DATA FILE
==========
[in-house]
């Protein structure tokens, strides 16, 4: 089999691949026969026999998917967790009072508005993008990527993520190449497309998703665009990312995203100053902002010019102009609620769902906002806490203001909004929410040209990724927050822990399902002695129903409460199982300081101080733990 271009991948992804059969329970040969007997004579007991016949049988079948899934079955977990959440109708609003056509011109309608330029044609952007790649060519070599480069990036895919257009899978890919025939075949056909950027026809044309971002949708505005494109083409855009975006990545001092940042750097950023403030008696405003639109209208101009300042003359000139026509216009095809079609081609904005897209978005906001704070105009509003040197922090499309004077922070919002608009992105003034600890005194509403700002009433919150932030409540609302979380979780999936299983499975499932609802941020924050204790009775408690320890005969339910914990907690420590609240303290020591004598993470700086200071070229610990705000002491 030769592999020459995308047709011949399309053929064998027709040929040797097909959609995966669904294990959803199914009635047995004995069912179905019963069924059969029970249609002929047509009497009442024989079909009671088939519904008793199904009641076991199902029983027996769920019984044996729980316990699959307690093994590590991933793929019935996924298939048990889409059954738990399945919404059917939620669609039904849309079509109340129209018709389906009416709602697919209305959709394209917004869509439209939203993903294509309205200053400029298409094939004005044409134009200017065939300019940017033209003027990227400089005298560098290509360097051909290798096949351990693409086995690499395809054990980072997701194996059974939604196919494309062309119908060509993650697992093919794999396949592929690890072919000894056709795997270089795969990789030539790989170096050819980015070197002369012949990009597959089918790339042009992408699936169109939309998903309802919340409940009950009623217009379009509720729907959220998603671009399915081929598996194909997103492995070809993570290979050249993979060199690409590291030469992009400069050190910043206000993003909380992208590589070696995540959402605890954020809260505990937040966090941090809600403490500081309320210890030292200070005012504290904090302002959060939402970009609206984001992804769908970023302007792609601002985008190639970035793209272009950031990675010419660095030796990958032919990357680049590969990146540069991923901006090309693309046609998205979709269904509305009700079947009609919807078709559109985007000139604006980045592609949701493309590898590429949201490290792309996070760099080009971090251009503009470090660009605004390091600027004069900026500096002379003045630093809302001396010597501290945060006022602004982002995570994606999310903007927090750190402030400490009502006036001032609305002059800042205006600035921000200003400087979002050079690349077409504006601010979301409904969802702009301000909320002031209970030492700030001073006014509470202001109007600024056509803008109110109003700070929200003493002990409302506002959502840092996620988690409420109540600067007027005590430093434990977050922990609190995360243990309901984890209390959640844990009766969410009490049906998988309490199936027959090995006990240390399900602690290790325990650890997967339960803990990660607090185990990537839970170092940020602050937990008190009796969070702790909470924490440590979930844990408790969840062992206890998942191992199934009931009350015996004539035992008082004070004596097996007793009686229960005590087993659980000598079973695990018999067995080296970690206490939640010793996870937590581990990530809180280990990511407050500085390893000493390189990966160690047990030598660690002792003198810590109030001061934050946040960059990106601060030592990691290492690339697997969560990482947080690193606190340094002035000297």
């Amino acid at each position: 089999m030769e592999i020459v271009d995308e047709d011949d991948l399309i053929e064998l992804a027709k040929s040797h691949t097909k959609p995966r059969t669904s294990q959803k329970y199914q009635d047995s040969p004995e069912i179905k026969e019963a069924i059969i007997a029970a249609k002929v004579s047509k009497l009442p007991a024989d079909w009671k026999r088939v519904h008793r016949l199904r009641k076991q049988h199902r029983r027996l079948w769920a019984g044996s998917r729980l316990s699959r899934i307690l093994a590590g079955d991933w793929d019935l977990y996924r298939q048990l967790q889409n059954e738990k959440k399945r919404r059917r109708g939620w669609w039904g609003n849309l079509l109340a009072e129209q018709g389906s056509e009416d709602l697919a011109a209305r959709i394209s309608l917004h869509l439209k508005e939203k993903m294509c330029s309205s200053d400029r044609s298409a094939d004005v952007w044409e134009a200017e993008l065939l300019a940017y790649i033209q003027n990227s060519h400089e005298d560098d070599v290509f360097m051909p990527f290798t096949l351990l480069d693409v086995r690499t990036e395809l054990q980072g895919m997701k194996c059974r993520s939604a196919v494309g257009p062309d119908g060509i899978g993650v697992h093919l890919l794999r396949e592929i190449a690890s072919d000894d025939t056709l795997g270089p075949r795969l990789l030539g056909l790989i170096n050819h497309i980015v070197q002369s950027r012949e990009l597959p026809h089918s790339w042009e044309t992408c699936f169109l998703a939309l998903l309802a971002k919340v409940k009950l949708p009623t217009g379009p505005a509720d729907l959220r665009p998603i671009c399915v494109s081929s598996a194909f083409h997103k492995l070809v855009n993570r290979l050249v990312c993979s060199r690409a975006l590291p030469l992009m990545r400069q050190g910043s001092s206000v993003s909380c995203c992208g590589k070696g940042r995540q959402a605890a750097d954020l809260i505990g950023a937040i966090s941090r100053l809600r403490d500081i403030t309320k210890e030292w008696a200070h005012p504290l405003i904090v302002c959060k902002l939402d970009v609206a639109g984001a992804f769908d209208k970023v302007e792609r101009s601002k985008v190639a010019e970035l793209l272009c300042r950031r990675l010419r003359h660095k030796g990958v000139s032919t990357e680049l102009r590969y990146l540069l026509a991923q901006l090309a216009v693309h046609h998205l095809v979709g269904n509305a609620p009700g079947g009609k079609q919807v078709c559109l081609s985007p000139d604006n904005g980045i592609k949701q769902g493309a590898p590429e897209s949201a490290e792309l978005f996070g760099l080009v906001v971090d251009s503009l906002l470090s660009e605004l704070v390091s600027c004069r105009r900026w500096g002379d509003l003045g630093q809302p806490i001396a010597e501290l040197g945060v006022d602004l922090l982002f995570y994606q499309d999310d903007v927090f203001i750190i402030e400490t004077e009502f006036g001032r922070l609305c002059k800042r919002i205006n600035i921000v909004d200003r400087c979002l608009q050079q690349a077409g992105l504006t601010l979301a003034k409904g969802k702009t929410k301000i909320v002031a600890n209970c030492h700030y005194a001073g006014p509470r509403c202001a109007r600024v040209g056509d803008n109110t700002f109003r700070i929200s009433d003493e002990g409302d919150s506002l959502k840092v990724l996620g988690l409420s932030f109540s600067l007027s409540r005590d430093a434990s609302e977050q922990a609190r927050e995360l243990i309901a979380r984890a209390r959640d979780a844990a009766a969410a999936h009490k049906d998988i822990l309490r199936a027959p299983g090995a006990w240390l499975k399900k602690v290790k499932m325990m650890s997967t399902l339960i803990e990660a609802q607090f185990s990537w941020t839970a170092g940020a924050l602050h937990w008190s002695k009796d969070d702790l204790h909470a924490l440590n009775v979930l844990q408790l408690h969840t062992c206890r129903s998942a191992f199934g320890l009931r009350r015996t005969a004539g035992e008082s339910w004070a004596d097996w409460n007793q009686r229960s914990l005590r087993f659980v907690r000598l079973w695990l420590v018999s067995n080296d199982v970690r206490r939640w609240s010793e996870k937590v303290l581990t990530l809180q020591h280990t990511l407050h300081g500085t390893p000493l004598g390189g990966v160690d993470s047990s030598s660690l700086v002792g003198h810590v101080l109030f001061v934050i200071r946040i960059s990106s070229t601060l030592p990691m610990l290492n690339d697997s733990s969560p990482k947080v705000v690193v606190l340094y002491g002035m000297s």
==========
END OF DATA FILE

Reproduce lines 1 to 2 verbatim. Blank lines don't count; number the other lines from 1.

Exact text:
[in-house]
């Protein structure tokens, strides 16, 4: 089999691949026969026999998917967790009072508005993008990527993520190449497309998703665009990312995203100053902002010019102009609620769902906002806490203001909004929410040209990724927050822990399902002695129903409460199982300081101080733990 271009991948992804059969329970040969007997004579007991016949049988079948899934079955977990959440109708609003056509011109309608330029044609952007790649060519070599480069990036895919257009899978890919025939075949056909950027026809044309971002949708505005494109083409855009975006990545001092940042750097950023403030008696405003639109209208101009300042003359000139026509216009095809079609081609904005897209978005906001704070105009509003040197922090499309004077922070919002608009992105003034600890005194509403700002009433919150932030409540609302979380979780999936299983499975499932609802941020924050204790009775408690320890005969339910914990907690420590609240303290020591004598993470700086200071070229610990705000002491 030769592999020459995308047709011949399309053929064998027709040929040797097909959609995966669904294990959803199914009635047995004995069912179905019963069924059969029970249609002929047509009497009442024989079909009671088939519904008793199904009641076991199902029983027996769920019984044996729980316990699959307690093994590590991933793929019935996924298939048990889409059954738990399945919404059917939620669609039904849309079509109340129209018709389906009416709602697919209305959709394209917004869509439209939203993903294509309205200053400029298409094939004005044409134009200017065939300019940017033209003027990227400089005298560098290509360097051909290798096949351990693409086995690499395809054990980072997701194996059974939604196919494309062309119908060509993650697992093919794999396949592929690890072919000894056709795997270089795969990789030539790989170096050819980015070197002369012949990009597959089918790339042009992408699936169109939309998903309802919340409940009950009623217009379009509720729907959220998603671009399915081929598996194909997103492995070809993570290979050249993979060199690409590291030469992009400069050190910043206000993003909380992208590589070696995540959402605890954020809260505990937040966090941090809600403490500081309320210890030292200070005012504290904090302002959060939402970009609206984001992804769908970023302007792609601002985008190639970035793209272009950031990675010419660095030796990958032919990357680049590969990146540069991923901006090309693309046609998205979709269904509305009700079947009609919807078709559109985007000139604006980045592609949701493309590898590429949201490290792309996070760099080009971090251009503009470090660009605004390091600027004069900026500096002379003045630093809302001396010597501290945060006022602004982002995570994606999310903007927090750190402030400490009502006036001032609305002059800042205006600035921000200003400087979002050079690349077409504006601010979301409904969802702009301000909320002031209970030492700030001073006014509470202001109007600024056509803008109110109003700070929200003493002990409302506002959502840092996620988690409420109540600067007027005590430093434990977050922990609190995360243990309901984890209390959640844990009766969410009490049906998988309490199936027959090995006990240390399900602690290790325990650890997967339960803990990660607090185990990537839970170092940020602050937990008190009796969070702790909470924490440590979930844990408790969840062992206890998942191992199934009931009350015996004539035992008082004070004596097996007793009686229960005590087993659980000598079973695990018999067995080296970690206490939640010793996870937590581990990530809180280990990511407050500085390893000493390189990966160690047990030598660690002792003198810590109030001061934050946040960059990106601060030592990691290492690339697997969560990482947080690193606190340094002035000297």